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The sixth-century cliff-hanging complex, with its ancient chapel and gardens, is still inhabited by a few Greek Orthodox monks. It is reached by a pedestrian bridge across the Wadi Qelt, which many imagine to be Psalm 23's Valley of the Shadow, and where shepherds still watch over their flocks, just as Ezekiel 34 and John 10:1-16 describe.
The valley parallels the old Roman road to Jericho, the backdrop for the parable of the Good Samaritan (Luke 10:29-37).
St. George's Monastery began in the fourth century with a few monks who sought the desert experiences of the prophets, John the Baptist and Jesus, and settled around a cave where they believed Elijah was fed by ravens (1 Kings 17:5-6).
This Greek Orthodox monastery was built in the late 5th century A.D. by John of Thebes. He became a hermit and moved to Palestine from Egypt in 480 CE. The monastery was named St. George after the most famous monk who lived at the site – Gorgias of Coziba. Destroyed in 614 CE by the Persians, the monastery was more or less abandoned after the Persians swept through the valley and massacred the fourteen monks who dwelt there. The Crusaders made some attempts at restoration in 1179. However, it fell into disuse after their expulsion. In 1878, a Greek monk, Kalinikos, settled here and restored the monastery, finishing it in 1901. The traditions attached to the monastery include a visit by Elijah en route to the Sinai Peninsula, and St. Joachim, whose wife Anne was infertile, weeping here when an angel announced to him the news of Mary's conception. The bones and skulls of the martyred monks killed by the Persians in 614 CE can still be seen today in the monastery chapel.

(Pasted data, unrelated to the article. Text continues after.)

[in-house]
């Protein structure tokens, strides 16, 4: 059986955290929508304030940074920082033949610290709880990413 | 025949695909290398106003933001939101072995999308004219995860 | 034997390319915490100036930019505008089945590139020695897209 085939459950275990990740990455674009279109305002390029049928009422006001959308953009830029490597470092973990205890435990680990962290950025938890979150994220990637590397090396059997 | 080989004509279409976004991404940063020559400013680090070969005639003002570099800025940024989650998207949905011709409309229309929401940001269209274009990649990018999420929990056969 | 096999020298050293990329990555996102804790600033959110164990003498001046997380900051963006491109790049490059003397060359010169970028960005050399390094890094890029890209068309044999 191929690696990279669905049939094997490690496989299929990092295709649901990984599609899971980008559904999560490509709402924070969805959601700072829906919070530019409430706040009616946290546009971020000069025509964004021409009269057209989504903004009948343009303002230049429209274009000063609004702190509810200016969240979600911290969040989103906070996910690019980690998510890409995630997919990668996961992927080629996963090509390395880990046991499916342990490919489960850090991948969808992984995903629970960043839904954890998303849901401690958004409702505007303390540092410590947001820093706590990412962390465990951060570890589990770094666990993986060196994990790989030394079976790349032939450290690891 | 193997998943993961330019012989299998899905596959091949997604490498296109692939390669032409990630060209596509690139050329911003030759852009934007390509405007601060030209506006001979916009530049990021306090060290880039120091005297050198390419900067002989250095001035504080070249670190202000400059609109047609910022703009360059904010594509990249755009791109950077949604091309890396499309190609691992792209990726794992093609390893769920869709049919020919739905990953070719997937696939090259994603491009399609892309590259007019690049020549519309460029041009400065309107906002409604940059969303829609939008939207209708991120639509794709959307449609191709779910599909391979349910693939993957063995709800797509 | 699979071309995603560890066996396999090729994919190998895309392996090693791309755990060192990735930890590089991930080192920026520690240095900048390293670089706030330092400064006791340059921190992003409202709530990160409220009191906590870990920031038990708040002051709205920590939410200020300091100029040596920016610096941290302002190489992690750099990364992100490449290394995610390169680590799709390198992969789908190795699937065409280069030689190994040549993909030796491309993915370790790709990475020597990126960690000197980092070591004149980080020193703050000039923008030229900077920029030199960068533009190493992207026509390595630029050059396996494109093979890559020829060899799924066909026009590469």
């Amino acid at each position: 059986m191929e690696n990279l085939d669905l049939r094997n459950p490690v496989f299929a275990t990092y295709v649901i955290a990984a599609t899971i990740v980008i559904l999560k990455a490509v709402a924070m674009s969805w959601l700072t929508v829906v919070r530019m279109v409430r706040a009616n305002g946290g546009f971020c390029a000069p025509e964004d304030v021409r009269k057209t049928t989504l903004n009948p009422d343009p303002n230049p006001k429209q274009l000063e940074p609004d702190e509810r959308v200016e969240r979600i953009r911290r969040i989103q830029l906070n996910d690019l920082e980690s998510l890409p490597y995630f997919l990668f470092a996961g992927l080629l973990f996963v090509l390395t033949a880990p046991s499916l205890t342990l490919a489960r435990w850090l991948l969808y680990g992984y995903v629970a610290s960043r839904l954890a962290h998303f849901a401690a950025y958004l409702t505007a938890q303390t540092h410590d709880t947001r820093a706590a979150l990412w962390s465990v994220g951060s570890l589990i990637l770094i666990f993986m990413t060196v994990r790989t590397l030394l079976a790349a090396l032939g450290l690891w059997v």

The monastery is located 20km/12.5mi from Jerusalem on the road to Jericho. There is a sign posted to the monastery, which goes off on the left from the rather higher north side which there is the first view of the gorge of the Wadi Qelt. From the parking lot there is a path only suitable for all-terrain vehicles which runs northeast (about 1.25 hours on foot) to a hill with a cross, from which there is a view of the Greek Orthodox monastery of St. George and far to the left, a rivulet flowing down the hillside from a spring, from which water is channeled to the monastery. The stony track continues (another half-hour's walk), to the entrance to the monastery, which clings precariously to the sheer north face of the gorge.
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The monastery is open to tourists. Visiting hours for tourists are:
- Sun - Fri 8:00 - 11:00 A.M. and 3:00 - 5:00 P.M.;
- Sat 9:00 A.M. - 12:00 P.M. (GMT + 2 hours)